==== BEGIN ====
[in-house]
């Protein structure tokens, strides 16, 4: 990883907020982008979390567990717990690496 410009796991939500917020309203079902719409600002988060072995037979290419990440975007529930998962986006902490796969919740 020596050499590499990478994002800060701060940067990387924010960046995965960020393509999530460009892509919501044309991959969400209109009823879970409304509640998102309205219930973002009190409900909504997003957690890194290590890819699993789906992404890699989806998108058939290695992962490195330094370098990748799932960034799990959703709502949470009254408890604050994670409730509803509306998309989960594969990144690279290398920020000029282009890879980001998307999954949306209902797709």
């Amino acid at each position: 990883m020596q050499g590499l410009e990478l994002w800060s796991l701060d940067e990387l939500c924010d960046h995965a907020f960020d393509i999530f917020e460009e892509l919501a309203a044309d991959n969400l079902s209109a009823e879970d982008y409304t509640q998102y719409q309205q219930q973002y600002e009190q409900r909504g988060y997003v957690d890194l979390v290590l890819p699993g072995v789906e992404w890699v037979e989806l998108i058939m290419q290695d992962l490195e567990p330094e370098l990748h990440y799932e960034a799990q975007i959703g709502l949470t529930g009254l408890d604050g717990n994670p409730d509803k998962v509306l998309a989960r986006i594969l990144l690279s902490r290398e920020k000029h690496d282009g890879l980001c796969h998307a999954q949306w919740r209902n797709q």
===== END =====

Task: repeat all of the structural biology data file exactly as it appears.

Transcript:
[in-house]
């Protein structure tokens, strides 16, 4: 990883907020982008979390567990717990690496 410009796991939500917020309203079902719409600002988060072995037979290419990440975007529930998962986006902490796969919740 020596050499590499990478994002800060701060940067990387924010960046995965960020393509999530460009892509919501044309991959969400209109009823879970409304509640998102309205219930973002009190409900909504997003957690890194290590890819699993789906992404890699989806998108058939290695992962490195330094370098990748799932960034799990959703709502949470009254408890604050994670409730509803509306998309989960594969990144690279290398920020000029282009890879980001998307999954949306209902797709």
């Amino acid at each position: 990883m020596q050499g590499l410009e990478l994002w800060s796991l701060d940067e990387l939500c924010d960046h995965a907020f960020d393509i999530f917020e460009e892509l919501a309203a044309d991959n969400l079902s209109a009823e879970d982008y409304t509640q998102y719409q309205q219930q973002y600002e009190q409900r909504g988060y997003v957690d890194l979390v290590l890819p699993g072995v789906e992404w890699v037979e989806l998108i058939m290419q290695d992962l490195e567990p330094e370098l990748h990440y799932e960034a799990q975007i959703g709502l949470t529930g009254l408890d604050g717990n994670p409730d509803k998962v509306l998309a989960r986006i594969l990144l690279s902490r290398e920020k000029h690496d282009g890879l980001c796969h998307a999954q949306w919740r209902n797709q």